19 Feb THE TWENTY FIFTH AMENDMENT TO THE CONSTITUTION. MODERN APPLICATIONS
The 25th Amendment to the Constitution of the United States was proposed to the states in July 1965, and was ratified by the required three-fourths within 18 months in early 1967. It is commonly referred to as The Presidential Disability and Succession Amendment. In subsequent years, both Amendments XXVI and XXVII have been amended to the U.S. Constitution.
Contemporary Presidents Clinton, GW Bush, and Obama were young when first elected. Their twenty-four years in office were free of significant disease. At no time did the question of their disability arise, except for rare. transient episodes. However, significant interest in the 25th Amendment has emerged. Both Donald Trump and Joe Biden were in their 70s when inaugurated. A very hostile American press, angered by both Donald Trump’s flamboyant personality and his policies that were contrary to theirs, “trumped up” questions of his mental ability. Meanwhile, Joe Biden is the oldest occupant of the White House oval office. Questions regarding his cognitive ability and possible pre-dementia have dogged him for several years.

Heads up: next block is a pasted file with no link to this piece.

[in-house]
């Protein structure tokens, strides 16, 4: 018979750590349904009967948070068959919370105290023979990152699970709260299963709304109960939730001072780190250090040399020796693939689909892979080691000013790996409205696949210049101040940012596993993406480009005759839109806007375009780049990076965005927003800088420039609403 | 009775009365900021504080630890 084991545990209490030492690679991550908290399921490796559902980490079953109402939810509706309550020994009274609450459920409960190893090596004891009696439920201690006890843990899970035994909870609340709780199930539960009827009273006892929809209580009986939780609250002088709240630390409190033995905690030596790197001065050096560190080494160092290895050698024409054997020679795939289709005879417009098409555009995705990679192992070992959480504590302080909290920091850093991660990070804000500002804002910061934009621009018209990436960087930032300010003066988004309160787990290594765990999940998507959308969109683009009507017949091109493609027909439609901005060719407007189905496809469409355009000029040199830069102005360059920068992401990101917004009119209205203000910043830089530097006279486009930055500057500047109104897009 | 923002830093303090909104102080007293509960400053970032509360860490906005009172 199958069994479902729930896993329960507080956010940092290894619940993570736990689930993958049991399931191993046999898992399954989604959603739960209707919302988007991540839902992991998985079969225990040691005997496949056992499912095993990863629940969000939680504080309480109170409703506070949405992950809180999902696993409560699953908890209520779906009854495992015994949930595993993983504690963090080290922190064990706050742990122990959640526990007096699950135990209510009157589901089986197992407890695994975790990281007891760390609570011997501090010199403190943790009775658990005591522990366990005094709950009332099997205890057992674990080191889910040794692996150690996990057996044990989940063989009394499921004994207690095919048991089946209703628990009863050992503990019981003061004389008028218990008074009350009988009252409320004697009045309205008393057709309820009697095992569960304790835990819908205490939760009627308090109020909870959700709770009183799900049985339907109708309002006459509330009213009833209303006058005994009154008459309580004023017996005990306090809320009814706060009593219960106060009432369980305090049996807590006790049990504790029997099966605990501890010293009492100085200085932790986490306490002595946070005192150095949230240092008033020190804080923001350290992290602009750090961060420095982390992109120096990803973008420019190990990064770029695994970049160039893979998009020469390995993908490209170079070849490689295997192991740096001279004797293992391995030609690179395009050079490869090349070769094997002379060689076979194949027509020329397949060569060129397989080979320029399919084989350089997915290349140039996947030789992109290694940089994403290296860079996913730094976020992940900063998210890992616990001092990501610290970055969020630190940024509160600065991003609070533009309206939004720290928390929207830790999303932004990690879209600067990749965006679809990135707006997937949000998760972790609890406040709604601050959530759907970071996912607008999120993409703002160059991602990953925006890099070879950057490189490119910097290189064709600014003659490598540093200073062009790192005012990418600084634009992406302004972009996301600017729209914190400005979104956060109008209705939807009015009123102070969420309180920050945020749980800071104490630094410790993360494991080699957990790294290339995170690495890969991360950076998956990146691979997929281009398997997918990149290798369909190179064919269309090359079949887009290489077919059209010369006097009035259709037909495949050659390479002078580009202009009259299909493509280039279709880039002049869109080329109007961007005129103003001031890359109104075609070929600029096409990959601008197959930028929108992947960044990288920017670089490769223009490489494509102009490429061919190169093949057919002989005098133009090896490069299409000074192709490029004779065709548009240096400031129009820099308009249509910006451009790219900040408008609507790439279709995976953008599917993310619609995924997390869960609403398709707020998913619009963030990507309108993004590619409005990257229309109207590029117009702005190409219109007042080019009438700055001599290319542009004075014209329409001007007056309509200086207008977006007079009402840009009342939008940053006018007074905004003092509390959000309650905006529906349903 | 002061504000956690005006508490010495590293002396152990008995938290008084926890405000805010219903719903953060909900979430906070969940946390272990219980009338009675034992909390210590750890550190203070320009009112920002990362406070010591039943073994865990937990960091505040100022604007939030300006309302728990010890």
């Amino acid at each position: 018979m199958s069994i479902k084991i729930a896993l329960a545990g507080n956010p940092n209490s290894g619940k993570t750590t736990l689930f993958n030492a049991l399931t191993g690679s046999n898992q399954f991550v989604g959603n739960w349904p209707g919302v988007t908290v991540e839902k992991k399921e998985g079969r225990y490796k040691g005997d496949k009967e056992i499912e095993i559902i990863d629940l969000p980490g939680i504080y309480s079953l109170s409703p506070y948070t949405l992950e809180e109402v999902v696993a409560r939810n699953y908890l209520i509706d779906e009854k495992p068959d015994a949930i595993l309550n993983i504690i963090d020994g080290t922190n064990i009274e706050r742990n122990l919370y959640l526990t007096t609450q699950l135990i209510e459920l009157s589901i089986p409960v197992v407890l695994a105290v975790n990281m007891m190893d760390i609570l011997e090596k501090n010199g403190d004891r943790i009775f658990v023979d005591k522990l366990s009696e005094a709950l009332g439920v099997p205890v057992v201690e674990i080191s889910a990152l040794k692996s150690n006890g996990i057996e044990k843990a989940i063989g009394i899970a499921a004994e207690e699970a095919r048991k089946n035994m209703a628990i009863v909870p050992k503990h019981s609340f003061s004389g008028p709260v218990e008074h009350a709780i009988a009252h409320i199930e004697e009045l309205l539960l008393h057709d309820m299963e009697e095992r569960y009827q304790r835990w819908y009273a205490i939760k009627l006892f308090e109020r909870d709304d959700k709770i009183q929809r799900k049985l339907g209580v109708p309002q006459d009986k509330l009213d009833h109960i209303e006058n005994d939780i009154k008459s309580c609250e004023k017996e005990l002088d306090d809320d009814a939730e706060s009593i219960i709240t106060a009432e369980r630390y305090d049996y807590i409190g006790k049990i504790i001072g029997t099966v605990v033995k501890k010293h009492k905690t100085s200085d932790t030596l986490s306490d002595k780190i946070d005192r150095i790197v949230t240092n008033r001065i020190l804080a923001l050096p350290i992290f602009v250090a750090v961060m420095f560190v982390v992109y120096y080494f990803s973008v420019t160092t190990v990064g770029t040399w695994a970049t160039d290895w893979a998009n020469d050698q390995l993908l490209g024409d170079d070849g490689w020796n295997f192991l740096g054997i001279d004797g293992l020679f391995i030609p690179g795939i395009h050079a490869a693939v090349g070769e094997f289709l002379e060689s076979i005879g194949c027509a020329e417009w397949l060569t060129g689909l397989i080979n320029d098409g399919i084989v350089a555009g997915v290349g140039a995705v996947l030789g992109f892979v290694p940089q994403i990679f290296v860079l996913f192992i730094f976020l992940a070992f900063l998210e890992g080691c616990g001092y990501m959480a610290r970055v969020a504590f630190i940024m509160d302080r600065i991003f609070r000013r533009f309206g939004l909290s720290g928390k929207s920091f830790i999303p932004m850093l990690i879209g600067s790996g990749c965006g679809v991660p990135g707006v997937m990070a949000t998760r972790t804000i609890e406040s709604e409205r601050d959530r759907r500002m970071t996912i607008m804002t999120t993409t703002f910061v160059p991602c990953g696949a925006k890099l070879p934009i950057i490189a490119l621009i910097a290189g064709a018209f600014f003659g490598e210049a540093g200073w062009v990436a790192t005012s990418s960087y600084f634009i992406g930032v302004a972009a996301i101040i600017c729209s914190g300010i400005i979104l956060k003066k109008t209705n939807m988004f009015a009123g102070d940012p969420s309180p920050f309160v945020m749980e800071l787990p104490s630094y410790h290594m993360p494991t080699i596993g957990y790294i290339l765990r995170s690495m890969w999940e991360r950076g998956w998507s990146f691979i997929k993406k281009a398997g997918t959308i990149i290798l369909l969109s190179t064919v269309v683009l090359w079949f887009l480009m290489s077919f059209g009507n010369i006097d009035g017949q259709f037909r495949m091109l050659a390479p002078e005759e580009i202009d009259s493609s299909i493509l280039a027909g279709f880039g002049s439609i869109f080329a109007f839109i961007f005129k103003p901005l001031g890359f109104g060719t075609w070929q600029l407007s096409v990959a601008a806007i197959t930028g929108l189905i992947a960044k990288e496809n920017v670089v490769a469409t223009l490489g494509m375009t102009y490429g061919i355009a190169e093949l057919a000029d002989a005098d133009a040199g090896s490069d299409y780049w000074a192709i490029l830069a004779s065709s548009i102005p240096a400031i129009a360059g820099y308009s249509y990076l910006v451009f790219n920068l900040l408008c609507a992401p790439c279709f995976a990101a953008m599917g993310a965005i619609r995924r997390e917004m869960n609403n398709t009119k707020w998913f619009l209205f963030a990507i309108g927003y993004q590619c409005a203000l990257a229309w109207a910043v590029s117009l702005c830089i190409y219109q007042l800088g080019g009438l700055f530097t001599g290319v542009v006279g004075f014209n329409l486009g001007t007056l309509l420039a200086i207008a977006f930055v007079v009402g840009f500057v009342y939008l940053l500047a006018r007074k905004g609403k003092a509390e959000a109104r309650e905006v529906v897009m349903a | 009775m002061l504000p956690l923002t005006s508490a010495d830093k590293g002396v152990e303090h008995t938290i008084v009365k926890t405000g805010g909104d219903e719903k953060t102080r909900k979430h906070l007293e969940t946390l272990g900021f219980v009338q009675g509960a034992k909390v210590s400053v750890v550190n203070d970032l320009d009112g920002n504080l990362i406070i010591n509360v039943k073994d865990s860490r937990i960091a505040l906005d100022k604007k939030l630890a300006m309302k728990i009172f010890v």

Hence an updated exposition of Amendment XXV is relevant.
The bill that eventually evolved into The Presidential Disability and Succession Amendment was introduced into both Houses of Congress by Senator Birch Bayh of Indiana and Representative Emanuel Cellar of Brooklyn in January, 1965. Its need was both exigent and apparent: After Lyndon Johnson assumed the presidency after Kennedy’s assassination, there was no sitting Vice President. Secondly, the long term and severe disability of Woodrow Wilson at the end of his second term rendering him incapable of running the country was an episode acknowledged to be most unhealthy for the country.
The Amendment consist of four sections in increasing levels of complexity. Please tune in to my succeeding posts.